A Traveler in the Foreign Service: go native or go postal

Have you ever seen an American walking through an airport in a flowing, beaded sari, a colorful African tribal dress, or Afghan shalwar kameez and wondered, what the hell are they thinking? Expatriates who “go native” while living overseas might seem a bit loopy, but “going native” is actually a fairly common way to cope with culture shock.

A traveler and an expat experience foreign cultures in completely different ways. What can appear novel to the traveler can simply be a nuisance to the expatriate.

After an expat has been in their new country for a while, they inevitably confront aspects of the local culture they dislike. Even in the best places, we Americans can find things to complain about. Some cope with culture shock by retreating into a bubble- surrounding themselves with other foreigners and doing their best to recreate the lives they had before they left home. Others go native- completely rejecting their home culture and everyone who isn’t local. And of course, the majority are hybrids who fall somewhere in between.

Nearly every Foreign Service post has people in both extreme camps- let’s call them cowboys and natives for simplicity’s sake. We had one native in Skopje, whom I’ll call Native Neil, whom I really liked, but he was considered highly eccentric for embracing the local culture a bit too warmly. For example, Neil took public buses to get around Skopje while virtually no other Americans did. At the time, one could take a taxi pretty much anywhere in the city for the equivalent of $1. A bus ride cost 20 cents but the buses were extremely crowded and had erratic schedules.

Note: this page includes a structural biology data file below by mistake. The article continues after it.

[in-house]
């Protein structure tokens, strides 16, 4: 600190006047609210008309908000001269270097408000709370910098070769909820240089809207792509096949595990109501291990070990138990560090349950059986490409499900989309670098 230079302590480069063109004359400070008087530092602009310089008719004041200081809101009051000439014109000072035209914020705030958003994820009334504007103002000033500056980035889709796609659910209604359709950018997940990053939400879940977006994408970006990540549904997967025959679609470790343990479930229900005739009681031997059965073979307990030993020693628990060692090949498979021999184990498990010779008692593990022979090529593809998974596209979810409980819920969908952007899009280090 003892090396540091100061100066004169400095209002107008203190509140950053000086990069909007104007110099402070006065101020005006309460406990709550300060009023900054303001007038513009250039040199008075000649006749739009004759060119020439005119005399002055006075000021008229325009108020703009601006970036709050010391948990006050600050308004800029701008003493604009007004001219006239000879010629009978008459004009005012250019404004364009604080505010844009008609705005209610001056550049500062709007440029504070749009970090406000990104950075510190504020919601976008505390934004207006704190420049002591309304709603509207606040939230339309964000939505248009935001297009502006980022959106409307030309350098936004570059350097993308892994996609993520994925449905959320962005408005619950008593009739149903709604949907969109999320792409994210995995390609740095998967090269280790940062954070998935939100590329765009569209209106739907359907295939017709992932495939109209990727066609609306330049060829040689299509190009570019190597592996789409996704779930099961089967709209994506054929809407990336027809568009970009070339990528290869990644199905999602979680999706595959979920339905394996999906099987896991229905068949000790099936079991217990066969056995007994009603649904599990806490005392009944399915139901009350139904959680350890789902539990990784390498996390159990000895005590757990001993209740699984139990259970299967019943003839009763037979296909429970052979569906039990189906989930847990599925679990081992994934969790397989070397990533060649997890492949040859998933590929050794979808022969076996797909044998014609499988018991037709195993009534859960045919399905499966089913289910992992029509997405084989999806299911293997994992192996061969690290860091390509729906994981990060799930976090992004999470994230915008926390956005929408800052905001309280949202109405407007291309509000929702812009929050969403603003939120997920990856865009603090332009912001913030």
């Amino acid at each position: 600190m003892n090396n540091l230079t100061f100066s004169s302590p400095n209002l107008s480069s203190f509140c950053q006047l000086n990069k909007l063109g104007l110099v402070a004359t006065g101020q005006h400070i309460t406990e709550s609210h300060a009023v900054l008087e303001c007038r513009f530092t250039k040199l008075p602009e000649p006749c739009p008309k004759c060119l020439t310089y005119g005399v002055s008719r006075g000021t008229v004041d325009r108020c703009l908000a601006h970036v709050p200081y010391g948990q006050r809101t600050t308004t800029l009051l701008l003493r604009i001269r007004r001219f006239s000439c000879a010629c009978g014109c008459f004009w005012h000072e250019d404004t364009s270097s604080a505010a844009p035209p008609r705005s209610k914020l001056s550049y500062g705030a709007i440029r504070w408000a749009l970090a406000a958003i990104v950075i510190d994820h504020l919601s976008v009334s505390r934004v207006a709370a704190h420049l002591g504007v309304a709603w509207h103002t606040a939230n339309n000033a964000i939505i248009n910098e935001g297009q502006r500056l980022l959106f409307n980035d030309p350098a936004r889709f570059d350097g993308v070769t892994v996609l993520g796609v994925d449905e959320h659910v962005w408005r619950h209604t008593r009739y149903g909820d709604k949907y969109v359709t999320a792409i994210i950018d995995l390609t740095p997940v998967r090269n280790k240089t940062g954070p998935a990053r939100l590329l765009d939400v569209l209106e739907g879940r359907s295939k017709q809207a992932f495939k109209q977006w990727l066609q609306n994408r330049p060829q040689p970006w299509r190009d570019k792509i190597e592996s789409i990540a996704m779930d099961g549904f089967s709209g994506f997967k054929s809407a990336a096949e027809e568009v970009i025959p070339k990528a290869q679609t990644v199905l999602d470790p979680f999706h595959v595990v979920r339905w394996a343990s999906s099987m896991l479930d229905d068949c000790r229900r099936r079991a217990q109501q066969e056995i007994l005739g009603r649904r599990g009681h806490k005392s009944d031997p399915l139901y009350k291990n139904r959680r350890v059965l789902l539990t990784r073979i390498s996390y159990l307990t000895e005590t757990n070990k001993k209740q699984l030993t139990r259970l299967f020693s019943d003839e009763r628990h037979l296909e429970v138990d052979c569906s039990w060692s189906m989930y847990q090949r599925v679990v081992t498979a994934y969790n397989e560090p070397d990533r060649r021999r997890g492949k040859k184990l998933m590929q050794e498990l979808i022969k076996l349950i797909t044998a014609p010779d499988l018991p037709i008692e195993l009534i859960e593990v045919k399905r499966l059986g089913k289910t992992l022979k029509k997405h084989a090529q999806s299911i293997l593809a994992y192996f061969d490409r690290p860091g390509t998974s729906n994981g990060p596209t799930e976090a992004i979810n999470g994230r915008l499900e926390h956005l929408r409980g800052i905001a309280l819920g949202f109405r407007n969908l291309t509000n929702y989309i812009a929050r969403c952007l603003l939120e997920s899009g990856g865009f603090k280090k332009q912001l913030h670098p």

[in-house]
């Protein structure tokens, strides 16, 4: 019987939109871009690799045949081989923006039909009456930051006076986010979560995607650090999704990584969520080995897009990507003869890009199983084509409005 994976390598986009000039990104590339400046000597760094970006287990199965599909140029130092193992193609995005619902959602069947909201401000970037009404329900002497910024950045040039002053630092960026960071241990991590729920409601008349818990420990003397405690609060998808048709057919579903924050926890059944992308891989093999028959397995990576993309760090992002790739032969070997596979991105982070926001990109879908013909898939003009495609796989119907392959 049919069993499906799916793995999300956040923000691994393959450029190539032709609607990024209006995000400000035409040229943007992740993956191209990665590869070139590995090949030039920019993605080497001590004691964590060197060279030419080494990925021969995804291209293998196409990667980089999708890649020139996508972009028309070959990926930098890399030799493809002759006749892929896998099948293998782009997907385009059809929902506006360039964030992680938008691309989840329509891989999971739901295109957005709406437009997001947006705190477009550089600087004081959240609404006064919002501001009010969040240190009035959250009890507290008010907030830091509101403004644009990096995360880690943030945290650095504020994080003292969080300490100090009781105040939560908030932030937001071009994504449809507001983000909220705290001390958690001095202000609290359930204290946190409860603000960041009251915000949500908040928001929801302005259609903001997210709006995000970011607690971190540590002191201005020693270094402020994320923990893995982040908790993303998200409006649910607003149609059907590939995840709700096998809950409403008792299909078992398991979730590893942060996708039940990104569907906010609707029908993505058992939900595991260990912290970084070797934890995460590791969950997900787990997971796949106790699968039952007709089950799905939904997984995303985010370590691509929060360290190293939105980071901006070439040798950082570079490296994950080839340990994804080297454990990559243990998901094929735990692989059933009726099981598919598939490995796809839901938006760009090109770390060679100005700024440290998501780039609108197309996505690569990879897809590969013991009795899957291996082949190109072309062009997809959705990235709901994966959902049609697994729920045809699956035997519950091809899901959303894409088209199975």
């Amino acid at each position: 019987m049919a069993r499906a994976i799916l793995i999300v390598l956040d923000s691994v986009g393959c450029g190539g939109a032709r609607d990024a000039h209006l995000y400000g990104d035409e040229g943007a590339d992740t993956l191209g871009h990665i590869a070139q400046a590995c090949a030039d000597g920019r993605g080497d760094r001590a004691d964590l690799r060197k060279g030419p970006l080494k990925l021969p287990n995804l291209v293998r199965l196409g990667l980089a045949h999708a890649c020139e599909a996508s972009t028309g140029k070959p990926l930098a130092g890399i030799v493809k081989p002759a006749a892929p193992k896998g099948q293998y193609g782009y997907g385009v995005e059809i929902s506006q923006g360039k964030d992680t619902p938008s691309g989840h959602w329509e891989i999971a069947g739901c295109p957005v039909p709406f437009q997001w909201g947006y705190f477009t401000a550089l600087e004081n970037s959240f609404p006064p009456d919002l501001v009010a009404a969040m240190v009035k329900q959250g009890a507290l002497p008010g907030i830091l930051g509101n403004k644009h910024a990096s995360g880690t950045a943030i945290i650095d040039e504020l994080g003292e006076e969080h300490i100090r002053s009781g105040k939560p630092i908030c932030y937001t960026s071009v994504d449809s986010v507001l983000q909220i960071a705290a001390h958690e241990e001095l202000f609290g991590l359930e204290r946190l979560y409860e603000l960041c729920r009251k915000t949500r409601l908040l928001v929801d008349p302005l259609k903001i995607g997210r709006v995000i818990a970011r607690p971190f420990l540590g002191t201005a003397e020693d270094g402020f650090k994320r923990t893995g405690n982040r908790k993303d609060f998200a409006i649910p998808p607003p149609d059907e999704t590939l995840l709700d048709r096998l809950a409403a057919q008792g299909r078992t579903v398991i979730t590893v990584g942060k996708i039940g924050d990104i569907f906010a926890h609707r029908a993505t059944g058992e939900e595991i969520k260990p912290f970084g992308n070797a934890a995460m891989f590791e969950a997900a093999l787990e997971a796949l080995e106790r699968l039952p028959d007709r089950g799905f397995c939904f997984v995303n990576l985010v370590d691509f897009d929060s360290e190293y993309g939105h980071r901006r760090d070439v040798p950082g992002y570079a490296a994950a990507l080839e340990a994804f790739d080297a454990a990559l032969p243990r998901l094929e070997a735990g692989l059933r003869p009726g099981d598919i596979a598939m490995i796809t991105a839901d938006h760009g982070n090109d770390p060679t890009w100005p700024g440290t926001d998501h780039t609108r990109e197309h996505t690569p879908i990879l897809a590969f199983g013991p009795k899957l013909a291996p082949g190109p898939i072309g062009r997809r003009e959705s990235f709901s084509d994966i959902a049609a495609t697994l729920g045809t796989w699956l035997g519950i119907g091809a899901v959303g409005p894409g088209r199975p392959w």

Occasionally my wife and I would see Native Neil waiting at a bus stop and offer him a ride, and I think it embarrassed him to be seen interacting with other Americans. Native Neil didn’t need to save the 80 cents; he just wanted to completely immerse himself in the local culture, which is perfectly respectable. But for other Americans, that immersion made him a bit flaky.I tried to stake out some middle ground between the cowboys and natives, and, over time, I grew to love Macedonia and its people. (well, most of them) But there were definitely elements of the local culture that I could never embrace, even if I lived there a lifetime. Those who read this column regularly might recall that I’m a light sleeper.

Skopje is not a good city to be a light sleeper in. My apartment building was located at a busy intersection near downtown and we had several large garbage dumps just outside the gates of the building. Roma riding horse-drawn carriages would stop by to sift through the bins at all hours of the day and night and would send the neighborhood dogs into a barking frenzy. Frequently, I’d be jolted awake at 3 A.M. by a chorus of baying dogs, who wanted everyone in the neighborhood to know that our trash was being violated.